What to do after having fallen into sin

August 28, 2021 • 4 min

From The Spiritual Combat, page 104

When you perceive yourself wounded, that is, fallen into any sin, whether through frailty, or deliberately through malice, be not too much cast down; do not abandon yourself to grief and immoderate vexation; but, addressing yourself to God, say with a great but humble confidence—I am now convinced, O my God, that I am nothing—for what can be expected from so blind and wretched a creature as I am, but sin and folly? Dwell on this thought in order to your greater confusion, and a lively sorrow for your fault.

Then with great calmness shew your displeasure against those passions which reign most in your breast, especially that which occasioned your misfortune. Lord, shall you say, what might I not have done, had not your infinite goodness come to my assistance.

Then return millions of thanks to that Father of mercies, who far from resenting the affront you have given, stretches forth his hand, lest you fall into the same disorder again.

In fine, full of confidence in him, say, manifest, O my God, what thou art: let an humble penitent partake of thy infinite mercy; forget my offences; suffer me not to wander from thee; strengthen me with thy holy grace, that I may never more offend thee.

This done, do not perplex yourself with examining whether God has pardoned you or not. This is a needless trouble and a loss of time, proceeding from pride and the illusion of the Devil, who under such specious pretexts seeks to [harass] you.

Rather abandon yourself to the Divine mercy, and pursue your usual exercises with as much tranquillity as if you had not committed any fault.

Though you should fall several times in a day, yet lose not a just confidence in him. Observe the method I have set down after a second or third, after the last relapse: conceiving every time a greater contempt of yourself, a greater abhorrence of sin, and put yourself more on your guard than ever.

This will greatly perplex your enemy, because it is very pleasing to God; the Devil will gain nothing but confusion, finding himself baffled by one he has so often overcome.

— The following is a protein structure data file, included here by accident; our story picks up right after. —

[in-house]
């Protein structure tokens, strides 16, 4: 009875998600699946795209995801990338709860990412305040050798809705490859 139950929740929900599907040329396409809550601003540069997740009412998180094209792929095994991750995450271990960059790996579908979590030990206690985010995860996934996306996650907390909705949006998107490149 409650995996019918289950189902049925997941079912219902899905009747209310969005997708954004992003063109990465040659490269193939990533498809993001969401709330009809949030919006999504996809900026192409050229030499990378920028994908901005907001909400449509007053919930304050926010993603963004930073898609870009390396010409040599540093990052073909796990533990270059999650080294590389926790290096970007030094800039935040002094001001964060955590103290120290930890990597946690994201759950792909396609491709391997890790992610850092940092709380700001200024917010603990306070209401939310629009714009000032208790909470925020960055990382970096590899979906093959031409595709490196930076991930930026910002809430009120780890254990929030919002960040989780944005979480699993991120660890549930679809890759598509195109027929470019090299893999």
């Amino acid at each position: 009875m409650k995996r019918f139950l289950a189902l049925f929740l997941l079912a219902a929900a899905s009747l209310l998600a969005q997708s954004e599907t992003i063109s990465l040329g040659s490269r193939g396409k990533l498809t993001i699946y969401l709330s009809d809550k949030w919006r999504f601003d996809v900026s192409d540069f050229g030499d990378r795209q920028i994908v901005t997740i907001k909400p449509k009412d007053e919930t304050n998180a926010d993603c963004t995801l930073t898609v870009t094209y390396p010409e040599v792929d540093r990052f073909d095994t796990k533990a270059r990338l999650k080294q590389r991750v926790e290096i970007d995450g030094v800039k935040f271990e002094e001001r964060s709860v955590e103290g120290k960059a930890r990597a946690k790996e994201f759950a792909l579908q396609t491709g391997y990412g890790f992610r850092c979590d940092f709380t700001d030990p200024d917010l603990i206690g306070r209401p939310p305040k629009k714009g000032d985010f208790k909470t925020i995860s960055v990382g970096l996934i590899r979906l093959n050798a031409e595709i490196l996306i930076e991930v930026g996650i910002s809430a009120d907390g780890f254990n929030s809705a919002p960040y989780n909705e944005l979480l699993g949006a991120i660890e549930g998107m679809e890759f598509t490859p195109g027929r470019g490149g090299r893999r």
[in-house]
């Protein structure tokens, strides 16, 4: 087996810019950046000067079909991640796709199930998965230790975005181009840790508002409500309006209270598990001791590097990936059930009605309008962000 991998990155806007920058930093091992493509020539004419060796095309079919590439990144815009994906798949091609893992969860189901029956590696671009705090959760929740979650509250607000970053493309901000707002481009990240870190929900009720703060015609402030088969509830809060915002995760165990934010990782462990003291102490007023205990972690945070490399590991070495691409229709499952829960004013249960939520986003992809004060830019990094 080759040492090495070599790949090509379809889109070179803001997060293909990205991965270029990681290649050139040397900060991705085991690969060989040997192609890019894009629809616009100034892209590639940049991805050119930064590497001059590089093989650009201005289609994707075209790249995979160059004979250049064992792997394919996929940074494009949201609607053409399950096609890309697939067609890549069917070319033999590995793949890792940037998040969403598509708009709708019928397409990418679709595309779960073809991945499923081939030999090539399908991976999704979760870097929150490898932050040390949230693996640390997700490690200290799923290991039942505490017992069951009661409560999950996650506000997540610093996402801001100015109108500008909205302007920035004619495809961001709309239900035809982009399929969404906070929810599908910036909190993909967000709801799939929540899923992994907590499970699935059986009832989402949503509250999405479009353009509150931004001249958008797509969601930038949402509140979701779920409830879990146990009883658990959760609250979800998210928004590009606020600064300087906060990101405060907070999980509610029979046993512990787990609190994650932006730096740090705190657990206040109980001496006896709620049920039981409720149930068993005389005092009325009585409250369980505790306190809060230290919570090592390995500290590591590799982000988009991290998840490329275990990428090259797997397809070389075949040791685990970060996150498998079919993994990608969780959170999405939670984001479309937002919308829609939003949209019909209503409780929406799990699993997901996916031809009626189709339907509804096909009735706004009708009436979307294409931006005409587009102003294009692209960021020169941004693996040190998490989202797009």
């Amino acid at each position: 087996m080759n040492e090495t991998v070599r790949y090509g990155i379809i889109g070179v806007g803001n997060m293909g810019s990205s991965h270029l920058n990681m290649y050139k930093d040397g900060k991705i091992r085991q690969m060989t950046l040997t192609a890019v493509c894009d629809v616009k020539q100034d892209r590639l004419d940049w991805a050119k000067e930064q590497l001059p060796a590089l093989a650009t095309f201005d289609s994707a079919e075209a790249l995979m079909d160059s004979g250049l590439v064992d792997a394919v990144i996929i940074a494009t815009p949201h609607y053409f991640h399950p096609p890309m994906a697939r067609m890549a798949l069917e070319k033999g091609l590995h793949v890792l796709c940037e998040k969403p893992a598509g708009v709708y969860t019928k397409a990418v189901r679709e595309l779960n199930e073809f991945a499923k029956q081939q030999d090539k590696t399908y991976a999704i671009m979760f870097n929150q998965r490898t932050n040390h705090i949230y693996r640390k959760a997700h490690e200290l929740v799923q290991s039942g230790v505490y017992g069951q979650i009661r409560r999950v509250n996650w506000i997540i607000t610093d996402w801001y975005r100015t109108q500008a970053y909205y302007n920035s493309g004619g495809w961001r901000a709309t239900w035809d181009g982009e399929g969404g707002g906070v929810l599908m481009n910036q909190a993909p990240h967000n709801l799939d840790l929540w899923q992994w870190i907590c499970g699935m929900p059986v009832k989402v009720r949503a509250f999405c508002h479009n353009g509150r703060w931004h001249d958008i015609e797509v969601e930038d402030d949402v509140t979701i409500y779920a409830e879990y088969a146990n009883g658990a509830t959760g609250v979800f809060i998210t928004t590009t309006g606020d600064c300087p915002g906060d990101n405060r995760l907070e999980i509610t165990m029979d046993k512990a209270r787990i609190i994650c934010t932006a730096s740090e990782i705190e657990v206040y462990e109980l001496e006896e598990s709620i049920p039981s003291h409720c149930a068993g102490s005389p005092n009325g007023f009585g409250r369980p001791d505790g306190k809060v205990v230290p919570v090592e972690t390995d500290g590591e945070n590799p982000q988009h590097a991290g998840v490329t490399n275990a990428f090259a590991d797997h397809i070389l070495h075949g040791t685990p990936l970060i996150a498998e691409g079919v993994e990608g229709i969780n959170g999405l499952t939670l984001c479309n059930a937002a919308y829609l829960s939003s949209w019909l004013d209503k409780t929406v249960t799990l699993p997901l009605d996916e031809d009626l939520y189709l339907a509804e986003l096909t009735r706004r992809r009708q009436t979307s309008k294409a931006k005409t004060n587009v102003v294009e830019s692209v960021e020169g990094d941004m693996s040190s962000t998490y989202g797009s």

And consequently he will use his utmost endeavours to induce you to change your method; and in this he frequently succeeds, where persons do not keep a strict watch over the motions of their heart.

And the greater difficulty you meet with in this, the greater efforts you must use in conquering yourself. Be not satisfied with once doing it, but repeat this holy exercise frequently, though but one fault was committed.

If, therefore, in such a case you feel great vexation, and your courage sinks, you must first endeavour to recover your peace of mind and confidence in God. Then raise your heart to Heaven, and be persuaded that the trouble which sometimes follows the commission of a fault, is not so much a sorrow for having offended God, but a dread of punishment, which is more apprehended than anything else.

The means of recovering this peace, so desirable and absolutely necessary, is to think no more on the fault, but to contemplate the immense goodness of God, who is ever ready, and even desires to pardon the most enormous sinners, and leaves nothing undone to bring them back to their duty, to unite them entirely to himself, to sanctify them in this life, and make them eternally happy in the next.

When these, and the like considerations, have restored your tranquillity, then weigh the heinousness of your fault according to the method prescribed above.

In fine, when you approach the sacrament of penance, which I would advise to be done often, call to mind all your sins, and declare them sincerely to your spiritual Father, renewing your grief for having committed them, and your purpose of doing so no more for the future.

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